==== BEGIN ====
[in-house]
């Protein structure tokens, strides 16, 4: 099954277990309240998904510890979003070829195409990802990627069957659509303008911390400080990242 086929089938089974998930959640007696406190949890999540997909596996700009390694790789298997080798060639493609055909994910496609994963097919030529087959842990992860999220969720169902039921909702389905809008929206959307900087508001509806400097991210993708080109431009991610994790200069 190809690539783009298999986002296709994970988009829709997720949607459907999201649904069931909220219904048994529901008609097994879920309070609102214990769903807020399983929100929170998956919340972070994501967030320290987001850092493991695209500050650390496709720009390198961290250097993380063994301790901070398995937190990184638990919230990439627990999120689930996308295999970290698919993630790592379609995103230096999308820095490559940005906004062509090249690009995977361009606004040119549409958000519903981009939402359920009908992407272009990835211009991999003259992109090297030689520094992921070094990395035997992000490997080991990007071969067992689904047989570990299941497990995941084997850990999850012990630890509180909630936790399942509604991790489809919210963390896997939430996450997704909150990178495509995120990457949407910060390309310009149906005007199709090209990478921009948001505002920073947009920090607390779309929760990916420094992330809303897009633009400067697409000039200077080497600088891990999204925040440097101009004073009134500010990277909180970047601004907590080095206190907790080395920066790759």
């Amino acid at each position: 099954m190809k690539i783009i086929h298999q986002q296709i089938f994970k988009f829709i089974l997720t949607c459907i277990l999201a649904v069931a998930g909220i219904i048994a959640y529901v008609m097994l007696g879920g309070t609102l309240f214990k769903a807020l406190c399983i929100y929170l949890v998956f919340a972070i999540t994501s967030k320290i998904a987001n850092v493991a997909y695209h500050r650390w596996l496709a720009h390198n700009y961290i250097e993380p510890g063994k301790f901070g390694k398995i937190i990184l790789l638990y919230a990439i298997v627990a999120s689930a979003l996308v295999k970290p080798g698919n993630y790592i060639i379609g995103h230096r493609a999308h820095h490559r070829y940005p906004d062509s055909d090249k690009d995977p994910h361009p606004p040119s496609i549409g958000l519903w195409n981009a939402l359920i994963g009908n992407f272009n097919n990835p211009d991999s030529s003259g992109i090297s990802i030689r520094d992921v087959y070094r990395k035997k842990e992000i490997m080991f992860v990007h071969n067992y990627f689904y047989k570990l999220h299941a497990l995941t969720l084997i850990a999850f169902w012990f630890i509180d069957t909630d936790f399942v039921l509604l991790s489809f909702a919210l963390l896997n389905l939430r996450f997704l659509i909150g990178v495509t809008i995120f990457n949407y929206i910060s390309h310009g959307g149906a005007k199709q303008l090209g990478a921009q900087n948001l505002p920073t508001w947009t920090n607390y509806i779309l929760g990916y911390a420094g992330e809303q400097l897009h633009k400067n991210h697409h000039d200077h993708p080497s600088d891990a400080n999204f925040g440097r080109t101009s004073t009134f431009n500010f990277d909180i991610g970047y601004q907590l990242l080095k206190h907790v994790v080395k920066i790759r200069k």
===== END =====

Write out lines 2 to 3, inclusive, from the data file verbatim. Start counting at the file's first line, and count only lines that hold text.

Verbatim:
């Protein structure tokens, strides 16, 4: 099954277990309240998904510890979003070829195409990802990627069957659509303008911390400080990242 086929089938089974998930959640007696406190949890999540997909596996700009390694790789298997080798060639493609055909994910496609994963097919030529087959842990992860999220969720169902039921909702389905809008929206959307900087508001509806400097991210993708080109431009991610994790200069 190809690539783009298999986002296709994970988009829709997720949607459907999201649904069931909220219904048994529901008609097994879920309070609102214990769903807020399983929100929170998956919340972070994501967030320290987001850092493991695209500050650390496709720009390198961290250097993380063994301790901070398995937190990184638990919230990439627990999120689930996308295999970290698919993630790592379609995103230096999308820095490559940005906004062509090249690009995977361009606004040119549409958000519903981009939402359920009908992407272009990835211009991999003259992109090297030689520094992921070094990395035997992000490997080991990007071969067992689904047989570990299941497990995941084997850990999850012990630890509180909630936790399942509604991790489809919210963390896997939430996450997704909150990178495509995120990457949407910060390309310009149906005007199709090209990478921009948001505002920073947009920090607390779309929760990916420094992330809303897009633009400067697409000039200077080497600088891990999204925040440097101009004073009134500010990277909180970047601004907590080095206190907790080395920066790759």
């Amino acid at each position: 099954m190809k690539i783009i086929h298999q986002q296709i089938f994970k988009f829709i089974l997720t949607c459907i277990l999201a649904v069931a998930g909220i219904i048994a959640y529901v008609m097994l007696g879920g309070t609102l309240f214990k769903a807020l406190c399983i929100y929170l949890v998956f919340a972070i999540t994501s967030k320290i998904a987001n850092v493991a997909y695209h500050r650390w596996l496709a720009h390198n700009y961290i250097e993380p510890g063994k301790f901070g390694k398995i937190i990184l790789l638990y919230a990439i298997v627990a999120s689930a979003l996308v295999k970290p080798g698919n993630y790592i060639i379609g995103h230096r493609a999308h820095h490559r070829y940005p906004d062509s055909d090249k690009d995977p994910h361009p606004p040119s496609i549409g958000l519903w195409n981009a939402l359920i994963g009908n992407f272009n097919n990835p211009d991999s030529s003259g992109i090297s990802i030689r520094d992921v087959y070094r990395k035997k842990e992000i490997m080991f992860v990007h071969n067992y990627f689904y047989k570990l999220h299941a497990l995941t969720l084997i850990a999850f169902w012990f630890i509180d069957t909630d936790f399942v039921l509604l991790s489809f909702a919210l963390l896997n389905l939430r996450f997704l659509i909150g990178v495509t809008i995120f990457n949407y929206i910060s390309h310009g959307g149906a005007k199709q303008l090209g990478a921009q900087n948001l505002p920073t508001w947009t920090n607390y509806i779309l929760g990916y911390a420094g992330e809303q400097l897009h633009k400067n991210h697409h000039d200077h993708p080497s600088d891990a400080n999204f925040g440097r080109t101009s004073t009134f431009n500010f990277d909180i991610g970047y601004q907590l990242l080095k206190h907790v994790v080395k920066i790759r200069k």